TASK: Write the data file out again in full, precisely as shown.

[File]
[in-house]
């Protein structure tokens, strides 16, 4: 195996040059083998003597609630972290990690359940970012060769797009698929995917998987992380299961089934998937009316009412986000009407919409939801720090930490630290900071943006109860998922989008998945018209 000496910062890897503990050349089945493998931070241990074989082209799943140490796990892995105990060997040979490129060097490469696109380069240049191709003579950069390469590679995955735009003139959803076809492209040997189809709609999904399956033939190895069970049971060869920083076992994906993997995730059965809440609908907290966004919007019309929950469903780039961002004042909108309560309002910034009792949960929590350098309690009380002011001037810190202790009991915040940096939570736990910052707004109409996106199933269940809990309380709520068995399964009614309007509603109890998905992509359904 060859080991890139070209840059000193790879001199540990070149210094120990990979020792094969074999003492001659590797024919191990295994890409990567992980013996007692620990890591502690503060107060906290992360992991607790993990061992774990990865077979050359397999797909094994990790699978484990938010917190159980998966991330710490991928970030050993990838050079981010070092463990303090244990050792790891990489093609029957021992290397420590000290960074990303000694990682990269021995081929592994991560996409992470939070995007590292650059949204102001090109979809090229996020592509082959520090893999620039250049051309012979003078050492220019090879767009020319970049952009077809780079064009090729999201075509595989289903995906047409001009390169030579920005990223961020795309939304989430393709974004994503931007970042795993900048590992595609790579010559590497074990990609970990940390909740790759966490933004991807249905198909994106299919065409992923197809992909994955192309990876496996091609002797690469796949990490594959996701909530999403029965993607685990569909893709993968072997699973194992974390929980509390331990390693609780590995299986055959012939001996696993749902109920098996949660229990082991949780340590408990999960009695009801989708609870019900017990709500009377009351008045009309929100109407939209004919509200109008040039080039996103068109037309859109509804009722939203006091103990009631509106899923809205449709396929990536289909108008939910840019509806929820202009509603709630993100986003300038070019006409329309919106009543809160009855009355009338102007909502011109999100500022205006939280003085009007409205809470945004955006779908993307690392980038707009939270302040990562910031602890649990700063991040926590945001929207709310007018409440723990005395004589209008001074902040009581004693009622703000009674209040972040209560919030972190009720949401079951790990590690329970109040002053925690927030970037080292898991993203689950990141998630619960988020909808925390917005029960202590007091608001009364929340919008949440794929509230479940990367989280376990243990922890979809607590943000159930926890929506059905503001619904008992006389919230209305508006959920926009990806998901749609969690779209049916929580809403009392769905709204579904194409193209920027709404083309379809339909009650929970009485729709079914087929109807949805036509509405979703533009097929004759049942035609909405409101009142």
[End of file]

[in-house]
């Protein structure tokens, strides 16, 4: 195996040059083998003597609630972290990690359940970012060769797009698929995917998987992380299961089934998937009316009412986000009407919409939801720090930490630290900071943006109860998922989008998945018209 000496910062890897503990050349089945493998931070241990074989082209799943140490796990892995105990060997040979490129060097490469696109380069240049191709003579950069390469590679995955735009003139959803076809492209040997189809709609999904399956033939190895069970049971060869920083076992994906993997995730059965809440609908907290966004919007019309929950469903780039961002004042909108309560309002910034009792949960929590350098309690009380002011001037810190202790009991915040940096939570736990910052707004109409996106199933269940809990309380709520068995399964009614309007509603109890998905992509359904 060859080991890139070209840059000193790879001199540990070149210094120990990979020792094969074999003492001659590797024919191990295994890409990567992980013996007692620990890591502690503060107060906290992360992991607790993990061992774990990865077979050359397999797909094994990790699978484990938010917190159980998966991330710490991928970030050993990838050079981010070092463990303090244990050792790891990489093609029957021992290397420590000290960074990303000694990682990269021995081929592994991560996409992470939070995007590292650059949204102001090109979809090229996020592509082959520090893999620039250049051309012979003078050492220019090879767009020319970049952009077809780079064009090729999201075509595989289903995906047409001009390169030579920005990223961020795309939304989430393709974004994503931007970042795993900048590992595609790579010559590497074990990609970990940390909740790759966490933004991807249905198909994106299919065409992923197809992909994955192309990876496996091609002797690469796949990490594959996701909530999403029965993607685990569909893709993968072997699973194992974390929980509390331990390693609780590995299986055959012939001996696993749902109920098996949660229990082991949780340590408990999960009695009801989708609870019900017990709500009377009351008045009309929100109407939209004919509200109008040039080039996103068109037309859109509804009722939203006091103990009631509106899923809205449709396929990536289909108008939910840019509806929820202009509603709630993100986003300038070019006409329309919106009543809160009855009355009338102007909502011109999100500022205006939280003085009007409205809470945004955006779908993307690392980038707009939270302040990562910031602890649990700063991040926590945001929207709310007018409440723990005395004589209008001074902040009581004693009622703000009674209040972040209560919030972190009720949401079951790990590690329970109040002053925690927030970037080292898991993203689950990141998630619960988020909808925390917005029960202590007091608001009364929340919008949440794929509230479940990367989280376990243990922890979809607590943000159930926890929506059905503001619904008992006389919230209305508006959920926009990806998901749609969690779209049916929580809403009392769905709204579904194409193209920027709404083309379809339909009650929970009485729709079914087929109807949805036509509405979703533009097929004759049942035609909405409101009142």